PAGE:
The upside of evaluative inconsistency : when contradictions foster persuasion and protect the self
- Decades of past research point to the downside of evaluative inconsistency. Generally, this past research suggests that evaluative inconsistency is an unpleasant state that can result in negative affect. Consequently, when people have inconsistent reactions to evaluative targets, they often attempt to reduce their ambivalence in various ways (e.g., paying careful attention to new information that might help them resolve their ambivalence). Similarly, when people detect inconsistency in others' views, past research indicates that they will be less open, or more resistant, to those views. This dissertation takes a different track and explores the possibility that evaluative inconsistency can, in some instances, offer specifiable benefits. In particular, in two separate bodies of work, I examine the conditions under which, and mechanisms through which, evaluative inconsistency can protect the self and persuade others. In one series of studies, I have unveiled a contradiction effect, whereby changing one's stated opinion can, under specifiable conditions, introduce a persuasive advantage. My studies suggest that contradicting oneself can enhance one's persuasiveness relative to offering just a single message with no contradiction or even offering multiple messages that are consistent across time. I observe this effect across several distinct contexts including medical decisions, university policy assessments, and real consumer choices. I propose an attributional account to explain these effects, whereby conflicting messages, or opinion shifts, stimulate attributional reasoning by virtue of their unexpectedness. Extensive literature points to the role of expectancy violations in fostering attributional reasoning. I apply this logic to the current context, postulating that contradictions can promote persuasion as a function of the attributions they elicit. I show that contradictions' effect on persuasion is mediated by perceptions that the contradicting source had considered more information and engaged in more extensive thinking about the message topic. In addition, I also establish several moderators that point to an attributional account. The contradiction effect emerges only when strong arguments support the opinion shift, when that shift comes from a single source, and when trust is high. Under weak arguments, multiple source, or low trust conditions, the effect disappears or even reverses. Thus, only when conditions encourage favorable attributions does the effect emerge. In the second body of work, I demonstrate that there are situations in which people desire to be ambivalent. Specifically, when people want an object or outcome that is uncertain, such as a coveted job, house, or admission to a prestigious school, they will cultivate ambivalence in order to protect their feelings in the event that they fail to get what they want. I find that people are most likely to generate ambivalence when they are least certain that they can obtain their desired target. Depending on the outcome, this cultivated ambivalence can either be useful (when people fail to obtain the desired target) or backfire (when people obtain the desired target). In other words, cultivating both positive and negative thoughts and feelings towards a desirable target can potentially protect one's feelings in the event that it is not obtained. However, if the desirable target is obtained, these cultivated thoughts and feelings can be detrimental, as the person has now endorsed of the drawbacks of their object of desire. Across educational, employment and consumer choice settings, I show that when people fail to obtain their desired target, the more ambivalent people are prior to finding out the outcome, the better they feel about themselves, whereas the opposite pattern emerges when people obtain their desired target. In that case, the more ambivalent people are, the worse they feel about themselves once they find out the outcome. Interestingly, while past research has shown that ambivalence is usually associated with discomfort, I show that it depends on the outcome. That is, ambivalence before the outcome is known is associated with more discomfort and less favorable thoughts only when people obtain their desired target. In order to further establish the causal link between ambivalence and self-protection, I directly manipulate ambivalence and rule out an alternative attitude account of my results by showing that the protective utility of ambivalence is independent of attitude. Finally, I explore whether ambivalence reduces risk aversion. I posit that the protective utility of ambivalence allows people to open up to failure. In particular, I demonstrate that for those who are in the midst of a job search, the more ambivalent they are about their future job opportunity, the more willing they are to take risks (e.g., negotiate various aspects of the position). In the same vein, I find that people are most likely to make a lower bid on a desired house to the extent that they are ambivalent. A voluminous body of research has highlighted the negative aspects of evaluative inconsistency. Together, the two streams of research outlined in this dissertation suggest that evaluative inconsistencies in both the self and others can sometimes be beneficial. Understanding people's responses to inconsistency within self and in others is an important part of predicting and shaping their attitudes toward objects and issues they encounter in their daily lives. In the current dissertation I sought insight into this issue by exploring the effect of contradictory messages on persuasion as well as the effect of ambivalence on the self. The former counterintuitive effect provides unique theoretical insight into the complex relationship between source perceptions and message consistency effects in persuasion and the latter expands our understating of the consequences of being ambivalent.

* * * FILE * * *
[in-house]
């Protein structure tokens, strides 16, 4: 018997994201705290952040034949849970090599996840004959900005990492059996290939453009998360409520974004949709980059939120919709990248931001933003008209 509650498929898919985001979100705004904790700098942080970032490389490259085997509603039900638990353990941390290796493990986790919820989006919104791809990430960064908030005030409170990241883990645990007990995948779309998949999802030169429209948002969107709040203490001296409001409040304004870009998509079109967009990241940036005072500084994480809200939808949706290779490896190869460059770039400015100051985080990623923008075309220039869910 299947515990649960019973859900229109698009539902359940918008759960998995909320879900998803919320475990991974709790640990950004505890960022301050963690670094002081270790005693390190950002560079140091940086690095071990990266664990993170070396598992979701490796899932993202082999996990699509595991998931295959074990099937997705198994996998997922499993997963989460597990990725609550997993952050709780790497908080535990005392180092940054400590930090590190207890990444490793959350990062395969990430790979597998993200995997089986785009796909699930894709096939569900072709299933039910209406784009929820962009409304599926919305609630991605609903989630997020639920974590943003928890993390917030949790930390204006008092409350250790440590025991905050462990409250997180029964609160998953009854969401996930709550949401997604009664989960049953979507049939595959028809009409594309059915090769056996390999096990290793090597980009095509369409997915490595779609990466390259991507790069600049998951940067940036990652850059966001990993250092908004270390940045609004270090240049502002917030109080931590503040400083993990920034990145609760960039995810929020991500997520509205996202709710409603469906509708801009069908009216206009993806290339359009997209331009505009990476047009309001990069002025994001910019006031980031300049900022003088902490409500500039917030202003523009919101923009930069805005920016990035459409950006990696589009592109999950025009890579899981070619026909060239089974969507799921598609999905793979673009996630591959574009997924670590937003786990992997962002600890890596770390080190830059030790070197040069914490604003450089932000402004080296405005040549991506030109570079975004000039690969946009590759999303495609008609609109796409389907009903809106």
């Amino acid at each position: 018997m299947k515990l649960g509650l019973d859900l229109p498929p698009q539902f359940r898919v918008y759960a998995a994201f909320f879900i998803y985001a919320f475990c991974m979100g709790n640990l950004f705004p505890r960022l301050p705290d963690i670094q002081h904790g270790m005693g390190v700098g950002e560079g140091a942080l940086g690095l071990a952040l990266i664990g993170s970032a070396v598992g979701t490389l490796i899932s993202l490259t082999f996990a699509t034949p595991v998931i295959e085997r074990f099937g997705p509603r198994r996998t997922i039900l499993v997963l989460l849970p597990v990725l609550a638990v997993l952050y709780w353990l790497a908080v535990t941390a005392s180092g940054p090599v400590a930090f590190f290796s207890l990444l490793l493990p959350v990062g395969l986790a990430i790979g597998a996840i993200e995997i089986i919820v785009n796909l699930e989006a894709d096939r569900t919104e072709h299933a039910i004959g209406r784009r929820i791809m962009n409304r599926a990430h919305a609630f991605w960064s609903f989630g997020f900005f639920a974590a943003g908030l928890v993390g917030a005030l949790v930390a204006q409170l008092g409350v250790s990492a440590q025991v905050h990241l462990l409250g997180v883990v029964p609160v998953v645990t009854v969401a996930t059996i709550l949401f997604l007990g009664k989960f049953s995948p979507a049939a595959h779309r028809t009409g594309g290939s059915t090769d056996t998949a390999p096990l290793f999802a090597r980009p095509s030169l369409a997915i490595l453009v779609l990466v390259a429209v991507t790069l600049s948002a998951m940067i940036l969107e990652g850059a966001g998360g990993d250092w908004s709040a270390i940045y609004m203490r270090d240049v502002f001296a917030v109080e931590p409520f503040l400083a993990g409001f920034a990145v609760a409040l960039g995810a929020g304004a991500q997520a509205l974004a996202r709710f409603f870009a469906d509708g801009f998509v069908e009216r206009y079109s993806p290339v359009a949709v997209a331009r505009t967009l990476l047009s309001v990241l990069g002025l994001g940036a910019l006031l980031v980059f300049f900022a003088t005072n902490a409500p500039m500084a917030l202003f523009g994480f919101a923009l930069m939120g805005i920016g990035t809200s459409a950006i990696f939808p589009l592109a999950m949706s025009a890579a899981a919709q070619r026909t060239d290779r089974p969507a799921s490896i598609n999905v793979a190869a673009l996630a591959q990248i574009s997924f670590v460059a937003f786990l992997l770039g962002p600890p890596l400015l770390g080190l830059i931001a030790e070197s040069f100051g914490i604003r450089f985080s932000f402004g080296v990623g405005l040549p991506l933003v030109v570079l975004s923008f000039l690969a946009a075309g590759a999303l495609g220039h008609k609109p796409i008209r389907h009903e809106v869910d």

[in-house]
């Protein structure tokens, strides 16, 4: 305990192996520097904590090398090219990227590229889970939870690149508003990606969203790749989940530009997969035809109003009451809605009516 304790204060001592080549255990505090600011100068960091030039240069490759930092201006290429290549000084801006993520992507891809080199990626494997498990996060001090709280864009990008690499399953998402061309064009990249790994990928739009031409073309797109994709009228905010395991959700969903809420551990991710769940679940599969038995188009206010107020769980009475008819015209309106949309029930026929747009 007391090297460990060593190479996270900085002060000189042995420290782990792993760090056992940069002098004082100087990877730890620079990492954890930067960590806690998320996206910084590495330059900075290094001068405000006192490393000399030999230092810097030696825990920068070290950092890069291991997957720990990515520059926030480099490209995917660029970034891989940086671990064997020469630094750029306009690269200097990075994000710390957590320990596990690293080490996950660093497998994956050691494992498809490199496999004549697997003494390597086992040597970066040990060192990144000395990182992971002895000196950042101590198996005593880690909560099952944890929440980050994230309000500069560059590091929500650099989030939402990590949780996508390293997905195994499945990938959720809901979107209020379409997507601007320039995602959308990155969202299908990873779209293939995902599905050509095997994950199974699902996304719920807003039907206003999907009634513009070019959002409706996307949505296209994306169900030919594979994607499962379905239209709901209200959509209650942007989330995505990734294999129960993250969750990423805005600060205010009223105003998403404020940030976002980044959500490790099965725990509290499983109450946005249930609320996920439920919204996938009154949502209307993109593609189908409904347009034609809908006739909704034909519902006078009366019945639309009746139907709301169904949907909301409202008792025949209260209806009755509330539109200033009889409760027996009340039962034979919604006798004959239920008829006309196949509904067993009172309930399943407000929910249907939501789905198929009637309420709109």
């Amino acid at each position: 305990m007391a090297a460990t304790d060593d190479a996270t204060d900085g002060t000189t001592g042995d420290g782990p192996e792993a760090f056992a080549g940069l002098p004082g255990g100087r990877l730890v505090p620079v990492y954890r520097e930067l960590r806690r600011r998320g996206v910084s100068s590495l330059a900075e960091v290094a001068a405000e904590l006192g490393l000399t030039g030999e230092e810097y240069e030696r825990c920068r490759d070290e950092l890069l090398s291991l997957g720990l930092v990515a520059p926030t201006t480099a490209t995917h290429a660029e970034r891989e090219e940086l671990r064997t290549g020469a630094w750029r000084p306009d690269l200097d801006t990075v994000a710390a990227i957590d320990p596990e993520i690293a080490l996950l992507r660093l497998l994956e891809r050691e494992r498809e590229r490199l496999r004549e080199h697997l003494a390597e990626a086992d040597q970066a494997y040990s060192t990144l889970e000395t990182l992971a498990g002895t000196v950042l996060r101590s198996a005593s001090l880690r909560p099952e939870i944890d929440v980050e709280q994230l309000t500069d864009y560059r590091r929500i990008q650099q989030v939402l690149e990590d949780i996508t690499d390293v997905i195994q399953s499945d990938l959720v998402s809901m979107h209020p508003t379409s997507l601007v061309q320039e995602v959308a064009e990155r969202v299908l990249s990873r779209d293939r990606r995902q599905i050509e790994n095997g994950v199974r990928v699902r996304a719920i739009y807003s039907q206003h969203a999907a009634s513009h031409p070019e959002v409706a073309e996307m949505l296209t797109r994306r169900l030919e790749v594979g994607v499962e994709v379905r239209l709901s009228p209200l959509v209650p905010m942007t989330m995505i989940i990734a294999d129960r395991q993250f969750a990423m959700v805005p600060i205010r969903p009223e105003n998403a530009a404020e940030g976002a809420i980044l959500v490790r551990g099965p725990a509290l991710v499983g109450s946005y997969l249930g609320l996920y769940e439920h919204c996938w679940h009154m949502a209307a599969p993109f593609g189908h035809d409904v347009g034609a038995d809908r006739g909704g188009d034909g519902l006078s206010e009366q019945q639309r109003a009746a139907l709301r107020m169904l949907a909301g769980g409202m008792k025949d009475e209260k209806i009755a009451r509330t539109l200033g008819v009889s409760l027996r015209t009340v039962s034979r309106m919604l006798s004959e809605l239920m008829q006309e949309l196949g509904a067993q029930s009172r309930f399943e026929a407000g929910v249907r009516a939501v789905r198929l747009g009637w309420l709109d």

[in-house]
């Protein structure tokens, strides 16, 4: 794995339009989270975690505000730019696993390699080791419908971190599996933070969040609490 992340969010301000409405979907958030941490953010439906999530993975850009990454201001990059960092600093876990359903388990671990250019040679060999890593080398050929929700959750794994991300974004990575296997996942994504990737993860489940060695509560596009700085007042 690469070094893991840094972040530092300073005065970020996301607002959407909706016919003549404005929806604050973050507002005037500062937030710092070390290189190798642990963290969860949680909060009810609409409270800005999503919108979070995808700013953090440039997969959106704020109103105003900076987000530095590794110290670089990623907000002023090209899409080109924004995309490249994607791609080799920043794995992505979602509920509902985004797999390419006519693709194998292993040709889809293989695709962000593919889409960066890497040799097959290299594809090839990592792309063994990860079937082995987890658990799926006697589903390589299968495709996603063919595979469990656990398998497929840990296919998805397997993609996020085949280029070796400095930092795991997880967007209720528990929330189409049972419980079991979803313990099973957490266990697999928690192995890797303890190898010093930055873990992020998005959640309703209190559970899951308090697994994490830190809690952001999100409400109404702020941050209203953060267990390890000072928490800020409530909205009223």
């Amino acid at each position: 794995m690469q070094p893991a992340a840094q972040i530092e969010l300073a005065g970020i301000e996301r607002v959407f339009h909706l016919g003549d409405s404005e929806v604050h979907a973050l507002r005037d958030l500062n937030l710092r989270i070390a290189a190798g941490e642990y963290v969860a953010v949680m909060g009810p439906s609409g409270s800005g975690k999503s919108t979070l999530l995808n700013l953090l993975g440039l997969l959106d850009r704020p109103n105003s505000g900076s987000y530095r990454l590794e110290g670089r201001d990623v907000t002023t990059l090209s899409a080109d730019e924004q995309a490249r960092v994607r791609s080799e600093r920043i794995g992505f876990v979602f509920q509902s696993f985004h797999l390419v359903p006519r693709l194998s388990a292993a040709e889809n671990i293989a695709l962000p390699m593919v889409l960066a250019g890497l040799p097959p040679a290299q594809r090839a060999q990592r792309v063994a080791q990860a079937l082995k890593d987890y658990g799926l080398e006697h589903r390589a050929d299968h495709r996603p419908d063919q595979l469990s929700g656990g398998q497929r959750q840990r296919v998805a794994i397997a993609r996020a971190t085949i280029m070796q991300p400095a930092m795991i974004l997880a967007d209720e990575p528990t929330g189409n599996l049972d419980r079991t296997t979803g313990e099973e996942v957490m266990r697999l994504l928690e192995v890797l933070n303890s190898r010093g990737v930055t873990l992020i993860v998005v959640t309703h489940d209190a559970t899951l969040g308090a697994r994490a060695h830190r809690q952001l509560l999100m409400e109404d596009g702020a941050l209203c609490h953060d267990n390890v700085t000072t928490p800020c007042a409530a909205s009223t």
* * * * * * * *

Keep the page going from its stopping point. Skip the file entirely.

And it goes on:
|Type of resource
|electronic; electronic resource; remote
|1 online resource.
|Stanford University, Graduate School of Business.
|Tormala, Zakary L
|Wheeler, S. Christian
|Tormala, Zakary L
|Wheeler, S. Christian
|Shiv, Baba, 1960-
|Shiv, Baba, 1960-
|Statement of responsibility
|Submitted to the Graduate School of Business.
|Thesis (Ph.D.)--Stanford University, 2014.
- © 2014 by Taly Reich
- This work is licensed under a Creative Commons Attribution Non Commercial 3.0 Unported license (CC BY-NC).